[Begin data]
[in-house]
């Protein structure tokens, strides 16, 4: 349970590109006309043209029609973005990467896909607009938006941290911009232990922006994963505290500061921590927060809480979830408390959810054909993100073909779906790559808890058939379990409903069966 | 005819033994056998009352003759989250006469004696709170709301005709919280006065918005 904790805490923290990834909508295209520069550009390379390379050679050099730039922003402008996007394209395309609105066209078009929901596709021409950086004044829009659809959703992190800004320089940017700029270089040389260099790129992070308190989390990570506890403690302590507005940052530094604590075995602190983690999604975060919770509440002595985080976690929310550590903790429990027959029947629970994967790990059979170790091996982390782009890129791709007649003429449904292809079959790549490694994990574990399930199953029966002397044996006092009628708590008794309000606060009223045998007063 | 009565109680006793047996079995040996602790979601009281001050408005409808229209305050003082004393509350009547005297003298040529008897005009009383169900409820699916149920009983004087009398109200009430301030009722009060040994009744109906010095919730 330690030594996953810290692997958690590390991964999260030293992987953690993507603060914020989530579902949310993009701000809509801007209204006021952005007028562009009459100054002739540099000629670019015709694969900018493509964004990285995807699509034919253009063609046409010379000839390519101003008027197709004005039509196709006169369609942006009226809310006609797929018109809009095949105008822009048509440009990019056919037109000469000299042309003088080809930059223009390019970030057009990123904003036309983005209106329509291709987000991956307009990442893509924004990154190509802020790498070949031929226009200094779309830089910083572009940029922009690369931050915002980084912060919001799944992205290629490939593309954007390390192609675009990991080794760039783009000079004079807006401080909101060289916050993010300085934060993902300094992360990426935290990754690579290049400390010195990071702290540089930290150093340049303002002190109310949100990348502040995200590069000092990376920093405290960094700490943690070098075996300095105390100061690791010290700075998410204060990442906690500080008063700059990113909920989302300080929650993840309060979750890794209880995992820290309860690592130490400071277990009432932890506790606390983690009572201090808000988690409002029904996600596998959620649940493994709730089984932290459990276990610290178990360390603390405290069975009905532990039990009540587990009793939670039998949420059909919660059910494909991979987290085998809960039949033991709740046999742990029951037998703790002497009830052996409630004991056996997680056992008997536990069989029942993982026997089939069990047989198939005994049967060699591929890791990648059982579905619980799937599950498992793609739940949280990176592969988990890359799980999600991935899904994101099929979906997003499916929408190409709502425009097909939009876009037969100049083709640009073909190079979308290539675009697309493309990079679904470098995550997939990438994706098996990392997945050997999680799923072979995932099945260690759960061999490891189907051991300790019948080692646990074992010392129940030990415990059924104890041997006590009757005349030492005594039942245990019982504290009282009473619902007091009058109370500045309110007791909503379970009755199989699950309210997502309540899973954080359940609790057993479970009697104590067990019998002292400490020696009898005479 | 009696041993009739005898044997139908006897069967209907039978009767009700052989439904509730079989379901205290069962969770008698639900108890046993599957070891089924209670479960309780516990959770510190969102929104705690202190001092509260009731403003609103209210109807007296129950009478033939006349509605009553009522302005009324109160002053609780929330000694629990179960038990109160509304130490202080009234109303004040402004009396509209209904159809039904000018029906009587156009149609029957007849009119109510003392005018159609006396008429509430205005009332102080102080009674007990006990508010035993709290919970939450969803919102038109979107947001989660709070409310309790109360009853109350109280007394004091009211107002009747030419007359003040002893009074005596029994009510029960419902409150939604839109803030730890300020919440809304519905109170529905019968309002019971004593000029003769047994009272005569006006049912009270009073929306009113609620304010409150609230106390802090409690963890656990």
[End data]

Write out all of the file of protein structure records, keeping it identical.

[in-house]
């Protein structure tokens, strides 16, 4: 349970590109006309043209029609973005990467896909607009938006941290911009232990922006994963505290500061921590927060809480979830408390959810054909993100073909779906790559808890058939379990409903069966 | 005819033994056998009352003759989250006469004696709170709301005709919280006065918005 904790805490923290990834909508295209520069550009390379390379050679050099730039922003402008996007394209395309609105066209078009929901596709021409950086004044829009659809959703992190800004320089940017700029270089040389260099790129992070308190989390990570506890403690302590507005940052530094604590075995602190983690999604975060919770509440002595985080976690929310550590903790429990027959029947629970994967790990059979170790091996982390782009890129791709007649003429449904292809079959790549490694994990574990399930199953029966002397044996006092009628708590008794309000606060009223045998007063 | 009565109680006793047996079995040996602790979601009281001050408005409808229209305050003082004393509350009547005297003298040529008897005009009383169900409820699916149920009983004087009398109200009430301030009722009060040994009744109906010095919730 330690030594996953810290692997958690590390991964999260030293992987953690993507603060914020989530579902949310993009701000809509801007209204006021952005007028562009009459100054002739540099000629670019015709694969900018493509964004990285995807699509034919253009063609046409010379000839390519101003008027197709004005039509196709006169369609942006009226809310006609797929018109809009095949105008822009048509440009990019056919037109000469000299042309003088080809930059223009390019970030057009990123904003036309983005209106329509291709987000991956307009990442893509924004990154190509802020790498070949031929226009200094779309830089910083572009940029922009690369931050915002980084912060919001799944992205290629490939593309954007390390192609675009990991080794760039783009000079004079807006401080909101060289916050993010300085934060993902300094992360990426935290990754690579290049400390010195990071702290540089930290150093340049303002002190109310949100990348502040995200590069000092990376920093405290960094700490943690070098075996300095105390100061690791010290700075998410204060990442906690500080008063700059990113909920989302300080929650993840309060979750890794209880995992820290309860690592130490400071277990009432932890506790606390983690009572201090808000988690409002029904996600596998959620649940493994709730089984932290459990276990610290178990360390603390405290069975009905532990039990009540587990009793939670039998949420059909919660059910494909991979987290085998809960039949033991709740046999742990029951037998703790002497009830052996409630004991056996997680056992008997536990069989029942993982026997089939069990047989198939005994049967060699591929890791990648059982579905619980799937599950498992793609739940949280990176592969988990890359799980999600991935899904994101099929979906997003499916929408190409709502425009097909939009876009037969100049083709640009073909190079979308290539675009697309493309990079679904470098995550997939990438994706098996990392997945050997999680799923072979995932099945260690759960061999490891189907051991300790019948080692646990074992010392129940030990415990059924104890041997006590009757005349030492005594039942245990019982504290009282009473619902007091009058109370500045309110007791909503379970009755199989699950309210997502309540899973954080359940609790057993479970009697104590067990019998002292400490020696009898005479 | 009696041993009739005898044997139908006897069967209907039978009767009700052989439904509730079989379901205290069962969770008698639900108890046993599957070891089924209670479960309780516990959770510190969102929104705690202190001092509260009731403003609103209210109807007296129950009478033939006349509605009553009522302005009324109160002053609780929330000694629990179960038990109160509304130490202080009234109303004040402004009396509209209904159809039904000018029906009587156009149609029957007849009119109510003392005018159609006396008429509430205005009332102080102080009674007990006990508010035993709290919970939450969803919102038109979107947001989660709070409310309790109360009853109350109280007394004091009211107002009747030419007359003040002893009074005596029994009510029960419902409150939604839109803030730890300020919440809304519905109170529905019968309002019971004593000029003769047994009272005569006006049912009270009073929306009113609620304010409150609230106390802090409690963890656990």